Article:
Meet Kenji Jojima
Word around the campfire heralds that the Mariners are pursuing Kenji Jojima, a standout Japanese catcher.
For those of you unfamiliar with the player nicknamed “Joe,” here’s a quick introduction. (And yes, that means the Mariners might well end up with a tandem of JoeJessica and JoeJima.)
For the past three years, Jojima’s offensive numbers have been excellent. In 2005, he cracked the Pacific League’s top ten in just about every important category, including on-base percentage, slugging, total bases, batting average and even triples. His rate statistics are impressive, especially 2004, which may have been his career year:
YEAR AVG OBP SLG 2003 .330 .399 .593 2004 .338 .432 .655 2005 .309 .381 .557
Behind the plate, he has a solid defensive reputation, a good arm and has stayed relatively injury-free (though he did suffer a broken shinbone this year). Jojima speaks very little English, but has worked with American pitchers in Japan without any particular problems. He turns 30 in June.
There are two or three things that would concern me about him for the Mariners. You could say pretty safely that plate discipline played a key role in his productive 2003-2005 seasons (.399, .432 and .381 OBP respectively). But his strike zone judgment has been very spotty before that — his career high in OBP before 2003 was .377, and in 1998 and 2002 he put up out-machine type on-base numbers (.309 and .305, ouch!).
It seems like he’s learned to control the strike zone as his career has progressed. At least, one hopes so.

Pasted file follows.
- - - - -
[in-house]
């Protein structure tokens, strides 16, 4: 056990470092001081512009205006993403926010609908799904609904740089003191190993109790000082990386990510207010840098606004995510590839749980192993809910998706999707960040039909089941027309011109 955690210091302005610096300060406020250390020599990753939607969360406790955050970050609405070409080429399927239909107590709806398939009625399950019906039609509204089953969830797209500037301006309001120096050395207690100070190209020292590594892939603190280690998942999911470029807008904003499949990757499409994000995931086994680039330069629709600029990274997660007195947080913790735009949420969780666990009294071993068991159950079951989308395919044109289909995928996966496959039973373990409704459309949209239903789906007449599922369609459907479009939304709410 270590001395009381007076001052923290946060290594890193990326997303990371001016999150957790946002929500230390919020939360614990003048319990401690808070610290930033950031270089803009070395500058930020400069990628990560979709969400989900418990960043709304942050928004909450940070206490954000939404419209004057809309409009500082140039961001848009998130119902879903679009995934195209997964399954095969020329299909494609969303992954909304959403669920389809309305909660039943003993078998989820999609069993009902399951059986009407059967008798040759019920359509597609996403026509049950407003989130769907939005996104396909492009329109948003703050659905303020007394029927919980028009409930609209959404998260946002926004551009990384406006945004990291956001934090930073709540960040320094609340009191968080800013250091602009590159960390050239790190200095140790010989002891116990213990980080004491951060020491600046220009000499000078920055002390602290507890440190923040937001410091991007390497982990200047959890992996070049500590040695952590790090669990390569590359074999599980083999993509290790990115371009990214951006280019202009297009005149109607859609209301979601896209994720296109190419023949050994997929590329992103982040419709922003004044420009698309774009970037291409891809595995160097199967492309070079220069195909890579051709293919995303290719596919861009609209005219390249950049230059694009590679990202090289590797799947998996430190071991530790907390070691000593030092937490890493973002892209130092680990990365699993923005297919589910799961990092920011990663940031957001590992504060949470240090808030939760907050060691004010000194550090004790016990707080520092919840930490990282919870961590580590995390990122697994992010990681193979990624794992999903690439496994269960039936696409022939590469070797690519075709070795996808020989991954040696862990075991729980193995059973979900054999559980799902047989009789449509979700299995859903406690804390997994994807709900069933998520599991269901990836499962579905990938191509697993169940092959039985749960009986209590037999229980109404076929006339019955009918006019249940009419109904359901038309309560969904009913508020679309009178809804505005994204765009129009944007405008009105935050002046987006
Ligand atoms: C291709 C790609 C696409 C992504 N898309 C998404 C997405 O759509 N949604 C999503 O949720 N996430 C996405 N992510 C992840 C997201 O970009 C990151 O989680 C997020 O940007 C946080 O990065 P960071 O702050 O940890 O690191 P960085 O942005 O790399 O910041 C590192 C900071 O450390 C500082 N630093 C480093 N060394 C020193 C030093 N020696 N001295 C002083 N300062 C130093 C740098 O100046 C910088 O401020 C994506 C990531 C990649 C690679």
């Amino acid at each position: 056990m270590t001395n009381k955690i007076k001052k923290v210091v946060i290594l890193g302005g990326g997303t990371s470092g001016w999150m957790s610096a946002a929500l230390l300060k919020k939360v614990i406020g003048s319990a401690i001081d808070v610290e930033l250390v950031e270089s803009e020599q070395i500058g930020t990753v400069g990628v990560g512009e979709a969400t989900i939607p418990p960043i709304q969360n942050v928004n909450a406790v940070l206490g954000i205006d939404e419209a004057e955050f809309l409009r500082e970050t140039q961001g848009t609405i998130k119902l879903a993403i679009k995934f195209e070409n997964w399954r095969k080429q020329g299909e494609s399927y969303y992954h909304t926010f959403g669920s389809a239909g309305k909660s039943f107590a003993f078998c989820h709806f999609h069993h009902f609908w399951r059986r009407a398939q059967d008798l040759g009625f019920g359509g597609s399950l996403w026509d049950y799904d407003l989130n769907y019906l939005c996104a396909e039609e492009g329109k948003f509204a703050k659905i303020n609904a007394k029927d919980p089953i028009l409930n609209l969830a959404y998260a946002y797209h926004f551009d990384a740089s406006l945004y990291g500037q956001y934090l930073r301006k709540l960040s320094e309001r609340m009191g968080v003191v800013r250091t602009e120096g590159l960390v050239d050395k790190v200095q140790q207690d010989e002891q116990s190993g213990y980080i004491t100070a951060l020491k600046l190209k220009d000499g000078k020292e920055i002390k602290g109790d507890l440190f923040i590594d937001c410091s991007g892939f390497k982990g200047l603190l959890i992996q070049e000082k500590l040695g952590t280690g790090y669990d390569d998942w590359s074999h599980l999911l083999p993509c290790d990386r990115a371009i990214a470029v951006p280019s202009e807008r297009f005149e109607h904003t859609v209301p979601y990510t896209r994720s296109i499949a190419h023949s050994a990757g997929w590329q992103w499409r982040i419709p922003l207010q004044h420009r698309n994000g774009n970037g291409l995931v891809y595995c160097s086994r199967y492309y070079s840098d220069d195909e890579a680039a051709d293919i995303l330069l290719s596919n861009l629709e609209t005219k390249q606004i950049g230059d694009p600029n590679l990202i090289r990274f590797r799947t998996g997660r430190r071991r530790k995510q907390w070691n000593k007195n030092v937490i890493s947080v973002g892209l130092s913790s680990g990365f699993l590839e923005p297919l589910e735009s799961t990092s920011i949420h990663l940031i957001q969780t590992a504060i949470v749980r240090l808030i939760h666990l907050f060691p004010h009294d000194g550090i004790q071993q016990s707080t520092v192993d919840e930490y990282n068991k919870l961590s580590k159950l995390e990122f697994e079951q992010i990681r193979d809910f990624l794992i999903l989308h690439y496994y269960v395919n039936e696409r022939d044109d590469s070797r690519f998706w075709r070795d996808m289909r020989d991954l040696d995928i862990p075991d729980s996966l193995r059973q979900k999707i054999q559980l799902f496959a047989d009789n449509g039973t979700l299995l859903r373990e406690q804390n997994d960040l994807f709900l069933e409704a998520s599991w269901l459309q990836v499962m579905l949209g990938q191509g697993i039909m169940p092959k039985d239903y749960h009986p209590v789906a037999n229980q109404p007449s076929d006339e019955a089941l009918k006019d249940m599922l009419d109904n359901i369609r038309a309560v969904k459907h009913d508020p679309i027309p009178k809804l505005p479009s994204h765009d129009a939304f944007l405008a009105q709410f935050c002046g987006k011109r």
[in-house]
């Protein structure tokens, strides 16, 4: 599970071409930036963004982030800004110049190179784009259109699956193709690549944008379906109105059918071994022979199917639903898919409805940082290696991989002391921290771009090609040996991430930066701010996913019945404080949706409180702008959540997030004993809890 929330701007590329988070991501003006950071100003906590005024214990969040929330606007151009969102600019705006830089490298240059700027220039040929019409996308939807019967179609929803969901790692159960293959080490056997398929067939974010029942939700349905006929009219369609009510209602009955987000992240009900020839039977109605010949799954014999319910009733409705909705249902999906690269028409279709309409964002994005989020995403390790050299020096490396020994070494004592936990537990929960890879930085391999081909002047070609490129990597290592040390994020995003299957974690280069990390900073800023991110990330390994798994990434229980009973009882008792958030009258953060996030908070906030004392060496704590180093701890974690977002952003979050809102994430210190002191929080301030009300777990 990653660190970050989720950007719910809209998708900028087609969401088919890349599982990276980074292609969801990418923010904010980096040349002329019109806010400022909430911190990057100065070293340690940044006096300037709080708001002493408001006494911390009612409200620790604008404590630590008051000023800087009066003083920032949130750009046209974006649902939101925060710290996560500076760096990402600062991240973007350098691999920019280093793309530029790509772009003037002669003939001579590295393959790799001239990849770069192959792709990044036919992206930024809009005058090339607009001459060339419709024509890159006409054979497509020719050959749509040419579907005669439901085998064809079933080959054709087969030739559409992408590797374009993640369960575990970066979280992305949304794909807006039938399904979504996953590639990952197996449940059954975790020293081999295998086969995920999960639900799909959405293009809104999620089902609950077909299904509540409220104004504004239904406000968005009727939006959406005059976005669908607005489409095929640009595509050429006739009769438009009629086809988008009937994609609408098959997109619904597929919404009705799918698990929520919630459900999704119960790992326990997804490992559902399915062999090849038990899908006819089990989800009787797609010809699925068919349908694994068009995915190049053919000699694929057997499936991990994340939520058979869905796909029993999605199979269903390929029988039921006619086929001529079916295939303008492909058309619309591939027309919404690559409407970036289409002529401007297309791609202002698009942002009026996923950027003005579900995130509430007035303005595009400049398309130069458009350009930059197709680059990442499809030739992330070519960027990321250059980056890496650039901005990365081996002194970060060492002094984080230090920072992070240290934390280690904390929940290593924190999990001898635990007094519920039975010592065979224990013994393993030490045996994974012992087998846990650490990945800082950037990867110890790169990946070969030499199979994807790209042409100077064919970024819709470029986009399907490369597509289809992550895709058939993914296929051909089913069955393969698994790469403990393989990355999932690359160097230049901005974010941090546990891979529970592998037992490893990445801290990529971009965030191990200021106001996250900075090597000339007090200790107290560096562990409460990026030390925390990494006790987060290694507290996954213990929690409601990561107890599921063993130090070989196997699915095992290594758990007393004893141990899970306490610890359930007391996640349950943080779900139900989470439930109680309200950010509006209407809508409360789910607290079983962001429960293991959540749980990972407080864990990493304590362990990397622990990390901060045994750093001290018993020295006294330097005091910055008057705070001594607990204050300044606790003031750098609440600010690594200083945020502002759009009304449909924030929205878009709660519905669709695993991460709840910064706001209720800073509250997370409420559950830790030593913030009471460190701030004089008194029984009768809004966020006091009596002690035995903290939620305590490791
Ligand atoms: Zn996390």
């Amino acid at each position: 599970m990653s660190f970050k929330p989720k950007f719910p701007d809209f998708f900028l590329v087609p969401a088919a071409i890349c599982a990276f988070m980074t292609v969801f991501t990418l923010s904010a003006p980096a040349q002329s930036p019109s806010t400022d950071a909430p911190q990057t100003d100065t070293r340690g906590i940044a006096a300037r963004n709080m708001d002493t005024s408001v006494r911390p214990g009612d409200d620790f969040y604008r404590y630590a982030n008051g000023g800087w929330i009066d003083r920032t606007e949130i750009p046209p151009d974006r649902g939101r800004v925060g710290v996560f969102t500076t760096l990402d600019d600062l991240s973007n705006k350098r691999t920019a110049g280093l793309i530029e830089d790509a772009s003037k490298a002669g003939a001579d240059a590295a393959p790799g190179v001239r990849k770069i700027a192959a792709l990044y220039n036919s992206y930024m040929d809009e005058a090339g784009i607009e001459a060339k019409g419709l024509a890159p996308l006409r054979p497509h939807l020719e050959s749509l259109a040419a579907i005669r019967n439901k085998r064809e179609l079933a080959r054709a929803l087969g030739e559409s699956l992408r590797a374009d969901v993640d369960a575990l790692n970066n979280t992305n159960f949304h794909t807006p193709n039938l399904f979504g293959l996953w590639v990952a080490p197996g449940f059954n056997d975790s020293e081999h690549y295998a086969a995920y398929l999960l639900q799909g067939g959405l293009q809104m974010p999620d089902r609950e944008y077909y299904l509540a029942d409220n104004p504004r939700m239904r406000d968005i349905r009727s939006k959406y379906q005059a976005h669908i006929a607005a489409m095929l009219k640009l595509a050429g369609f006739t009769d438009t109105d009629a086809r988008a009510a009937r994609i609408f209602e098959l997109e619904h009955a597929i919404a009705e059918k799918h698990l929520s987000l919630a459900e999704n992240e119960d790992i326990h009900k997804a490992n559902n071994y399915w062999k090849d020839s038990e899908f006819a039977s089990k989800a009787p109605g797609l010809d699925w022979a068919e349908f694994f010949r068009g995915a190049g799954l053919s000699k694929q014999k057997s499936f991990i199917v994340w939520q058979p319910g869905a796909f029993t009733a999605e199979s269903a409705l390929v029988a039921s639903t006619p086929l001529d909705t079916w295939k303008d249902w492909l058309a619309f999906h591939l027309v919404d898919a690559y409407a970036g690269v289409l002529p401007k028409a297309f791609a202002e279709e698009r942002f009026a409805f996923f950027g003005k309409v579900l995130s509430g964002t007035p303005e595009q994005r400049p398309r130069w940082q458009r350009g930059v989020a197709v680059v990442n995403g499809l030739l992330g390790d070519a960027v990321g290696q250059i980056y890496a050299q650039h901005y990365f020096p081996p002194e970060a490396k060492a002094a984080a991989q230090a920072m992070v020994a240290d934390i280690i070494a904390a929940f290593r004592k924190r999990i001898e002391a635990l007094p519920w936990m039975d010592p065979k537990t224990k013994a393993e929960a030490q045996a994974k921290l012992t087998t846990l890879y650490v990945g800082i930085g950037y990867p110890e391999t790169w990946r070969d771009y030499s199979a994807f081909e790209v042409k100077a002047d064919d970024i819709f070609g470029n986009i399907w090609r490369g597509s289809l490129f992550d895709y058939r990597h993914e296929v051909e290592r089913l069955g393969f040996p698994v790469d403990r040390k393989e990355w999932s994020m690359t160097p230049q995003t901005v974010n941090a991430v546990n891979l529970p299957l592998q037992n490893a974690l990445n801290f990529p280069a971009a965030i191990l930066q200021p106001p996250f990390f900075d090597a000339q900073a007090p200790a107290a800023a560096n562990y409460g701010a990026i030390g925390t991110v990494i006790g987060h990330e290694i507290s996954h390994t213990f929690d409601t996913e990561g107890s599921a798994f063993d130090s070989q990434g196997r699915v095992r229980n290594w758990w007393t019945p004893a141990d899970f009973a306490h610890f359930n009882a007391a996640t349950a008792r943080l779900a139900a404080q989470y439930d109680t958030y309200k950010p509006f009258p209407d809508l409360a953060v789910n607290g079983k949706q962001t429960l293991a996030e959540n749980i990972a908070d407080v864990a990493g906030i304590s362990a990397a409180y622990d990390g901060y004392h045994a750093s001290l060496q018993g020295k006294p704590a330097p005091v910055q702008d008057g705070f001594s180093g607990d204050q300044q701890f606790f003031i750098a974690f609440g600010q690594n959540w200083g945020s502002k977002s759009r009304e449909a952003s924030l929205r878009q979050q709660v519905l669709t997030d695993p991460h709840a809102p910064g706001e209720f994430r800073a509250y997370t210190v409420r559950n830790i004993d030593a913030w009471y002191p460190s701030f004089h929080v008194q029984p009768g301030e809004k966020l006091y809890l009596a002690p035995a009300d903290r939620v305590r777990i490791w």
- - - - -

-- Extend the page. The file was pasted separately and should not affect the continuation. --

I also worry about how his power numbers are going to translate. Hideki Matsui is the success story here, but Jojima’s lifetime numbers (while good) are not Hideki-like, and there are enough instances of players leaving their slugging percentage at customs that I’d be concerned. He’s a righthanded hitter, too, and coming to a large park life Safeco might hurt him.
AVG OBP SLG .267 .366 .506 .298 .358 .513
Pretty close, though Jojima hits for more average. He’s also three years younger, so he has that going for him, but they’re both players that hit for power and had up-and-down plate discipline in Japan. Nakamura took his righthanded bat to a big American ballyard, and, well, you know what happened. There is also the curse that the Mariners appear to have on the catching position to consider.
On the other hand, his numbers also compare (favorably) to Tadahito Iguchi‘s. Iguchi had several mediocre years before two superb ones, and Iguchi has produced in the states.
Given that Nakamura got a minor league contract, I can’t imagine Jojima will cost the M’s a lot of money, which makes it a low-risk, moderate-to-high reward move in my eyes if that’s the case. Even the $2.3 million base salary the White Sox paid for Iguchi doesn’t seem out of bounds. The potential payoff will likely justify taking a chance.
Just from the numbers, I’d say his upside is probably a player like Ben Molina has been for the past few years (though Jojima can run a little bit), with his downside being a Nakamura-style disaster. Yes, that’s a wide variance of expected performance. But considering the feast-or-famine nature of Japanese stars coming to the states, it’s best to temper expectations.
That way, you’ll be pleasantly surprised.